Even if courts begin to consistently dismiss putative nationwide classes based on Bristol-Myers Squibb Co. v. Superior Court of California, filing a motion to dismiss for lack of personal jurisdiction may not always be the best strategic and business decision for defendants, say Neil Tyler and Claudia Vetesi of Morrison & Foerster LLP.
A controversial issue argued Tuesday before the U.S. Supreme Court was whether the Second Circuit should have given complete deference to a declaration that price-fixing by two vitamin C manufacturers was required by Chinese law. When a foreign government’s regulation is exempt, measuring damages attributable only to the cartel respects international comity while also recognizing how foreign cartels can harm U.S. customers, say members of Monument Economics Group.
There is speculation that smart contracts may enable technology to replace the practice of law. However, disputes will almost certainly arise as a result of the innate characteristics of smart contracts, requiring seasoned legal representation, say Collin Starkweather, a principal at Charles River Associates, and Izzy Nelken, a member of the Chicago Board Options Exchange's product development committee.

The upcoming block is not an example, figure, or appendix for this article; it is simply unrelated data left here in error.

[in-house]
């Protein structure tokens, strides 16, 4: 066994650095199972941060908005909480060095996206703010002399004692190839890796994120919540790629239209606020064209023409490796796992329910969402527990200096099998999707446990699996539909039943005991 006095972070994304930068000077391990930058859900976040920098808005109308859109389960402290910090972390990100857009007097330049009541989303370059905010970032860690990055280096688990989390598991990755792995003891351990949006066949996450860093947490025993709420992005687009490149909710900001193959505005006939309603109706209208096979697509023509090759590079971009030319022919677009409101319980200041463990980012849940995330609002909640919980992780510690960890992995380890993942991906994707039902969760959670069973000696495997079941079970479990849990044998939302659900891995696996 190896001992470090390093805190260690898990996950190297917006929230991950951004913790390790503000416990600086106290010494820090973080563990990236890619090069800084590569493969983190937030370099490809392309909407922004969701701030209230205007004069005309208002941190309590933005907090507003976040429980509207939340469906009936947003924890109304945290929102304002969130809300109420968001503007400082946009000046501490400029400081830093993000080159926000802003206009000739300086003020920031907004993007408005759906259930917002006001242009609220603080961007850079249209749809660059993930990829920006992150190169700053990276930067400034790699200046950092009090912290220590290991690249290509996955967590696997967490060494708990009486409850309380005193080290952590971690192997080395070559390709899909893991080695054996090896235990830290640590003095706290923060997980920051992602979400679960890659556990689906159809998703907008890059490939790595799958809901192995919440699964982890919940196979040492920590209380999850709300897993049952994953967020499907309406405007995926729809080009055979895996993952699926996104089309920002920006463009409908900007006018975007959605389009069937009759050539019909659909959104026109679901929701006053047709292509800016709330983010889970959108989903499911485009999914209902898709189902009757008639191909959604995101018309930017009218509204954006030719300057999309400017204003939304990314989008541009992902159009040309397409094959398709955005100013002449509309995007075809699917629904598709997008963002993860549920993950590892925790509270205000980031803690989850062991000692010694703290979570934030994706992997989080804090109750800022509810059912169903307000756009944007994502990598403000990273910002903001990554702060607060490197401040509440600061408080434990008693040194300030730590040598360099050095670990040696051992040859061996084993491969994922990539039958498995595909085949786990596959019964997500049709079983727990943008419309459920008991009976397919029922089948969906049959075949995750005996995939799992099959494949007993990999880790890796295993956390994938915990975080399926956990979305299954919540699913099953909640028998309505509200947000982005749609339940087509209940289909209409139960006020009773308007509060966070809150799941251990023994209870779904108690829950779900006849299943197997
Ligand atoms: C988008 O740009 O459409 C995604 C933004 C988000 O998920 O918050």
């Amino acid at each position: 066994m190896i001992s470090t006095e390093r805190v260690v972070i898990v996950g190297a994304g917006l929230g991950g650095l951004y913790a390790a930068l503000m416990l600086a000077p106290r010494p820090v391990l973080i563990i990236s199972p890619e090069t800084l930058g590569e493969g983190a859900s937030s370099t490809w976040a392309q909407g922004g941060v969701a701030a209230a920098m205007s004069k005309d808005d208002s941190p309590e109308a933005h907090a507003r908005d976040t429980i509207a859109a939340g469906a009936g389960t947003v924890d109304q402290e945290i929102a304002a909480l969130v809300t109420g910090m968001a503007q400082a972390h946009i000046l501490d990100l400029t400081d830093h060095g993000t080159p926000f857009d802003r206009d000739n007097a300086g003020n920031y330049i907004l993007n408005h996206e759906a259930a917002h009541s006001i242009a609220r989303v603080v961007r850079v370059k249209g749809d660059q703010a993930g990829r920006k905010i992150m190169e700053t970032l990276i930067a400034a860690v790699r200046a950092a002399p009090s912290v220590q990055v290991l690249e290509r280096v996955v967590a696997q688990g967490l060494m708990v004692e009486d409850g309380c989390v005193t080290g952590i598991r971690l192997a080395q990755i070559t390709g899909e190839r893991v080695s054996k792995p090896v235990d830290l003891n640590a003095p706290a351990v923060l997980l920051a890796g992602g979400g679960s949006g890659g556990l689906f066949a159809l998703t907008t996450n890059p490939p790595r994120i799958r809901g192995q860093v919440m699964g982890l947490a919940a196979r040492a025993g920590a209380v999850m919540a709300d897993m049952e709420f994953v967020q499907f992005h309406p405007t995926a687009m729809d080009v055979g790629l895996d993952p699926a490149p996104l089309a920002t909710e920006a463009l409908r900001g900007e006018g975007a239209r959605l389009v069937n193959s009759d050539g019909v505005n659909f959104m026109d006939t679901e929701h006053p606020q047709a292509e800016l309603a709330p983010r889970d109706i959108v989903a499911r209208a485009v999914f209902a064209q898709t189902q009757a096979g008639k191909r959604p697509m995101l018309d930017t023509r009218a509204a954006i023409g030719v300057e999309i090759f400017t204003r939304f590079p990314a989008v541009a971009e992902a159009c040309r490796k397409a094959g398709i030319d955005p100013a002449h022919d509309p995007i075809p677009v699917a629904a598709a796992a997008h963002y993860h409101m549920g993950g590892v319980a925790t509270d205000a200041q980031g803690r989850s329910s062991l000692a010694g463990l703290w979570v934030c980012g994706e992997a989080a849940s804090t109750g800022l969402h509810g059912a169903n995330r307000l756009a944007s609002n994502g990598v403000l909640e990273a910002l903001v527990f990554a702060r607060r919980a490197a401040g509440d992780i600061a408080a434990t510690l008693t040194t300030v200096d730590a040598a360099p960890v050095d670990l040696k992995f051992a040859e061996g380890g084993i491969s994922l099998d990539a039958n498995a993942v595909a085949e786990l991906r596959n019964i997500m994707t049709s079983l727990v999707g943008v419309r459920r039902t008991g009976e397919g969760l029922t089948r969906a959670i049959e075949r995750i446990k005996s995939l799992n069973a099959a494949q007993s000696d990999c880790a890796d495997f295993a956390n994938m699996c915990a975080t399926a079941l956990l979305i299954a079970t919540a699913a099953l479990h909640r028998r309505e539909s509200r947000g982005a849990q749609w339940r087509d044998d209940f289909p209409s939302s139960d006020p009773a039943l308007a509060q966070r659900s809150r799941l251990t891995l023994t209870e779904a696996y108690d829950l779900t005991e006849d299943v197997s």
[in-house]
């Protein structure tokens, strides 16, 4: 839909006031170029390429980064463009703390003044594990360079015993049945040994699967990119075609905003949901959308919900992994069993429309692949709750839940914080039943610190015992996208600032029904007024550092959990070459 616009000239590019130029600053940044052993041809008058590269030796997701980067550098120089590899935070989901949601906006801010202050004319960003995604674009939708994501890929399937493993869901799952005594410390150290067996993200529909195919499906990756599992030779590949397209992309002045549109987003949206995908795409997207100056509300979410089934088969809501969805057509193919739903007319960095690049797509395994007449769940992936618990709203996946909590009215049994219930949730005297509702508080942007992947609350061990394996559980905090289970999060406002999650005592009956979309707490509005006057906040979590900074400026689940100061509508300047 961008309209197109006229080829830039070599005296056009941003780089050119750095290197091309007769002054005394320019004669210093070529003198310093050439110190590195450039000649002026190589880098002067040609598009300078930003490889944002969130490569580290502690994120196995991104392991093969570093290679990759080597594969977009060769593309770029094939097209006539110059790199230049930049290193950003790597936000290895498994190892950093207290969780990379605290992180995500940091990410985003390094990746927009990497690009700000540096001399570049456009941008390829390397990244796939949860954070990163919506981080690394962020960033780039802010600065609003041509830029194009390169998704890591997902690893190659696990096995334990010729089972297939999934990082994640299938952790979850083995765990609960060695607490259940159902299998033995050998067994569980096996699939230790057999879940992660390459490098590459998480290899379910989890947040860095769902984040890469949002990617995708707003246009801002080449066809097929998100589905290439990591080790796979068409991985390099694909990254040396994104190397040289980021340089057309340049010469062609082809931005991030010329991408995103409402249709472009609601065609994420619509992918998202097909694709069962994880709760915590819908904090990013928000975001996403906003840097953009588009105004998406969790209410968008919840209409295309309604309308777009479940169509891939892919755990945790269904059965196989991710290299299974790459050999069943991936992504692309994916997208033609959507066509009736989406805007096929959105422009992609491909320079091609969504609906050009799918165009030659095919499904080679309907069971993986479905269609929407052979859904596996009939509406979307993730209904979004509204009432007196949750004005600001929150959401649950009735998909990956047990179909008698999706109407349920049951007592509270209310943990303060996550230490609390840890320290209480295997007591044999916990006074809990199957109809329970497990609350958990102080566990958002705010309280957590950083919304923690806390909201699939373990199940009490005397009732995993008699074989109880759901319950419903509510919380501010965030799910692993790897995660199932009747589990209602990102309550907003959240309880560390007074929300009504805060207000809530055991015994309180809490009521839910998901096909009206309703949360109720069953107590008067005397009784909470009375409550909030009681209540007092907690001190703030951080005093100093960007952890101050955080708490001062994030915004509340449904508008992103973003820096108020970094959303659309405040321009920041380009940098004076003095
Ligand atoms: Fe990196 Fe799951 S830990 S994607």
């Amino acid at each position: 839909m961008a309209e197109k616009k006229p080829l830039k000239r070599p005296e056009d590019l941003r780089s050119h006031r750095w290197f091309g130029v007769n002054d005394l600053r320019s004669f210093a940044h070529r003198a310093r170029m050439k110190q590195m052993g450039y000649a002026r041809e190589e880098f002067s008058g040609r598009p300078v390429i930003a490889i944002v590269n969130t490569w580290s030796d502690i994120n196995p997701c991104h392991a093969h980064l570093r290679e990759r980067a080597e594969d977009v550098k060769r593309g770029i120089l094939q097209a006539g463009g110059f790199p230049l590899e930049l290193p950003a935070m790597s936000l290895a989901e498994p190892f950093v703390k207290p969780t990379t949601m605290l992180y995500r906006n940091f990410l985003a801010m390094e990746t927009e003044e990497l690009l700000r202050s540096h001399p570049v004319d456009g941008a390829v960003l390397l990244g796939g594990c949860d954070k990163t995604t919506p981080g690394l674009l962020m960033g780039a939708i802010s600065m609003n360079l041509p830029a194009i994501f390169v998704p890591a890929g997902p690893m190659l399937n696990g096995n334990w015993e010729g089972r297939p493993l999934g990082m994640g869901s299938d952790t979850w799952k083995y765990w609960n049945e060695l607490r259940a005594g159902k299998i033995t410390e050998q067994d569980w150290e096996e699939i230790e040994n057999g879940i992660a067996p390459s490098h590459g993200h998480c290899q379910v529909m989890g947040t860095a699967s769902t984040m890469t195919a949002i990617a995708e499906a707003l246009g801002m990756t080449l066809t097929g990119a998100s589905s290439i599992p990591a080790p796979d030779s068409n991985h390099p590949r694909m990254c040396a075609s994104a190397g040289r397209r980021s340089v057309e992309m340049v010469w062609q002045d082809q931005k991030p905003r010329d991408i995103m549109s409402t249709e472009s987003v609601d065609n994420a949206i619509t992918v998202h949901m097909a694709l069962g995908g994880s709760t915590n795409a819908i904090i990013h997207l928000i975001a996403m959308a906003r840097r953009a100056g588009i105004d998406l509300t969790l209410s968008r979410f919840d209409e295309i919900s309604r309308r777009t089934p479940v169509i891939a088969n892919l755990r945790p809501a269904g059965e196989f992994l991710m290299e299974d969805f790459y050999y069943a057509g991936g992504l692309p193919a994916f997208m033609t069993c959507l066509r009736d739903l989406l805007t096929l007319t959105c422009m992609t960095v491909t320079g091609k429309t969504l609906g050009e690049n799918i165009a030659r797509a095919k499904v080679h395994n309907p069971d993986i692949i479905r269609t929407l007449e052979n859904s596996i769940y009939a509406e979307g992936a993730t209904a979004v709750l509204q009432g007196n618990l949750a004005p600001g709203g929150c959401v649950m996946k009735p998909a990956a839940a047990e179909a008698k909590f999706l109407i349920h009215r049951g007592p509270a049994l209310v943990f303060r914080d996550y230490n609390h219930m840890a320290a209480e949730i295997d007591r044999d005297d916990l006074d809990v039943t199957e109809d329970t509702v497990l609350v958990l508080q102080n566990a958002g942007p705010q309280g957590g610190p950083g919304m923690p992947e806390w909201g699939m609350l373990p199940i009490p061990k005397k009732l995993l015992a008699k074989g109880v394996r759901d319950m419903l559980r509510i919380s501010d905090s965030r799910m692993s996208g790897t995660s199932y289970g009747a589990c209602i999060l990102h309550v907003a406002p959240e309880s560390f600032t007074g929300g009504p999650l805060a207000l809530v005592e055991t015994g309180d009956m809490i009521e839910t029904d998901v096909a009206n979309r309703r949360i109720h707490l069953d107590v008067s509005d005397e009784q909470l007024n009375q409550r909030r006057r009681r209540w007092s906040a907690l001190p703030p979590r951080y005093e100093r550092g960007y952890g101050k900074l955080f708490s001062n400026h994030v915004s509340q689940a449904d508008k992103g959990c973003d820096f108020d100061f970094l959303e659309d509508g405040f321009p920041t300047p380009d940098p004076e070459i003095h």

In Kelly Ellis v. Google, a California federal judge recently denied Google's bid to dismiss classwide claims alleging gender-based pay discrimination. If the class is certified and if the plaintiffs win, it may signify the beginning of the end of the fight for equal pay for women, say Debra Ellwood Meppen and Laurie DeYoung of Gordon & Rees LLP.
It's been eight years since the U.S. Supreme Court’s ruling in Shady Grove Orthopedic Associates v. Allstate Insurance, but courts continue to wrestle with whether state statutory class action bars are enforceable in federal court, say Daniel Fong and Robert Guite of Sheppard Mullin Richter & Hampton LLP.
The widespread adoption and increasing regulation of virtual currencies and related technologies will give rise to the need for individuals with expertise in traditional fields, such as financial services and tax, say Collin Starkweather, a principal at Charles River Associates, and Izzy Nelken, a member of the Chicago Board Options Exchange's product development committee.
Among the proposed amendments to Rule 23 of the Federal Rules of Civil Procedure, which are scheduled to take effect Dec. 1, are specific requirements related to “front-loading.” They outline the process for seeking preliminary court approval of class action settlements and related notice plans, say Shandarese Garr and Niki Mendoza of Garden City Group LLC.
Earth Day is almost here, and companies may be looking to capture some environmentally minded consumers with nifty green-themed advertising campaigns. To help sort through the Federal Trade Commission requirements for environmental marketing, David Kluft of Foley Hoag LLP assesses recent disputes involving the agency's “Green Guides” in his second annual review.